63. A. Pérez-Rebolledo, L. R. Teixeira, A. A. Batista et al., “4-Nitroacetophenone-derived thiosemicarbazones and their copper(II) complexes with significant in vitro anti-trypanosomal activity,” European Journal of Medicinal Chemistry, vol. 43, no. 5, pp. 939–948, 2008. View at: Publisher Site | Google Scholar
  64. S. S. Hindo, M. Frezza, D. Tomco et al., “Metals in anticancer therapy: copper(II) complexes as inhibitors of the 20S proteasome,” European Journal of Medicinal Chemistry, vol. 44, no. 11, pp. 4353–4361, 2009. View at: Publisher Site | Google Scholar
  65. V. Milacic, D. Chen, L. Giovagnini, A. Diez, D. Fregona, and Q. P. Dou, “Pyrrolidine dithiocarbamate-zinc(II) and -copper(II) complexes induce apoptosis in tumor cells by inhibiting the proteasomal activity,” Toxicology and Applied Pharmacology, vol. 231, no. 1, pp. 24–33, 2008. View at: Publisher Site | Google Scholar
  66. N. Jiménez-Garrido, L. Perelló, R. Ortiz et al., “Antibacterial studies, DNA oxidative cleavage, and crystal structures of Cu(II) and Co(II) complexes with two quinolone family members, ciprofloxacin and enoxacin,” Journal of Inorganic Biochemistry, vol. 99, no. 3, pp. 677–689, 2005. View at: Publisher Site | Google Scholar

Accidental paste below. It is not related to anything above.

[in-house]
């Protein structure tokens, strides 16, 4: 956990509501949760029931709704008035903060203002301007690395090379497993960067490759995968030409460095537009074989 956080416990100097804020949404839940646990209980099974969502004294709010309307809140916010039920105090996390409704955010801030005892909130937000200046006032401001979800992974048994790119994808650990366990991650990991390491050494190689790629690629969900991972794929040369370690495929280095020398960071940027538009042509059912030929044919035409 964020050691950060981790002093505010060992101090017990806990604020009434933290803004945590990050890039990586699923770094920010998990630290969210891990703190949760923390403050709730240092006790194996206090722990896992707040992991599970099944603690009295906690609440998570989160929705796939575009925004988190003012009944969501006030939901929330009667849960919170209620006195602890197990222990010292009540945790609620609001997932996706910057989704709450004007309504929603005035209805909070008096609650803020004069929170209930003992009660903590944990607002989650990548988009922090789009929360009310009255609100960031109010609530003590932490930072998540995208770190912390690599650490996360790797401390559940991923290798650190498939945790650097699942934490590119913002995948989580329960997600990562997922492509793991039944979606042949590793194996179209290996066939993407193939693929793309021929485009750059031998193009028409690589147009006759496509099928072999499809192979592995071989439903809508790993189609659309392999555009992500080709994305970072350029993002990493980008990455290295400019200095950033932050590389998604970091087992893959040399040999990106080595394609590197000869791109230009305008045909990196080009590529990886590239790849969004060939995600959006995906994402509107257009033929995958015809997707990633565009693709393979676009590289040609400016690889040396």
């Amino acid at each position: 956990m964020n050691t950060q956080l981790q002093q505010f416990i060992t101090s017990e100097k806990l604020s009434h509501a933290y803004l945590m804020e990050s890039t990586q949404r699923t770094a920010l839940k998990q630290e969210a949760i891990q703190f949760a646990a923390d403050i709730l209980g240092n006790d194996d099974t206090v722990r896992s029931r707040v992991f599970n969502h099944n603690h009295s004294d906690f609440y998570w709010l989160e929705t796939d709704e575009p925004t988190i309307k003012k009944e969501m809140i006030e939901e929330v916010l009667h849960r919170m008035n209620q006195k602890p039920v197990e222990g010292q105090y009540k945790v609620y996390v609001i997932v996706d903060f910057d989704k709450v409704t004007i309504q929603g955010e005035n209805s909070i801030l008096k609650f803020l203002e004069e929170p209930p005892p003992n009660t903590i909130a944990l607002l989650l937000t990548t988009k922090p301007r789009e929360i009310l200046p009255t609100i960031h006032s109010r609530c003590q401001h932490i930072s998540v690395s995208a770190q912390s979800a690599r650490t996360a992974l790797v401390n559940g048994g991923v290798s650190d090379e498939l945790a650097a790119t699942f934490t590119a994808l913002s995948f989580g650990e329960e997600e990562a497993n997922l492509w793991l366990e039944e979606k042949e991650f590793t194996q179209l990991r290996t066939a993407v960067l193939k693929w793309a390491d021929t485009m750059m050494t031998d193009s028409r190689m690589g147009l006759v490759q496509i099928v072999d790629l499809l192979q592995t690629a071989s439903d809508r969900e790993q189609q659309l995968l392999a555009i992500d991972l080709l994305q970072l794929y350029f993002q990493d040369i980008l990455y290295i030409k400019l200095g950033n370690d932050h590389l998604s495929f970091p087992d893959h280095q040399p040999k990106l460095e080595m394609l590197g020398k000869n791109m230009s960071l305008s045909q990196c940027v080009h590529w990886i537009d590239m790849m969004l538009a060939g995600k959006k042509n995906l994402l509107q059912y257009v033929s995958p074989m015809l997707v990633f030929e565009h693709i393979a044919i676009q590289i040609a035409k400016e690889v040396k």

67. Z. H. Chohan, H. A. Shad, M. H. Youssoufi, and B. T. Hadda, “Some new biologically active metal-based sulfonamide,” European Journal of Medicinal Chemistry, vol. 45, no. 7, pp. 2893–2901, 2010. View at: Publisher Site | Google Scholar
  68. P. Zatta and A. Frank, “Copper deficiency and neurological disorders in man and animals,” Brain Research Reviews, vol. 54, no. 1, pp. 19–33, 2007. View at: Publisher Site | Google Scholar
  69. M. Porchia, F. Benetollo, F. Refosco, F. Tisato, C. Marzano, and V. Gandin, “Synthesis and structural characterization of copper(I) complexes bearing N-methyl-1,3,5-triaza-7-phosphaadamantane (mPTA). Cytotoxic activity evaluation of a series of water soluble Cu(I) derivatives containing PTA, PTAH and mPTA ligands,” Journal of Inorganic Biochemistry, vol. 103, no. 12, pp. 1644–1651, 2009. View at: Publisher Site | Google Scholar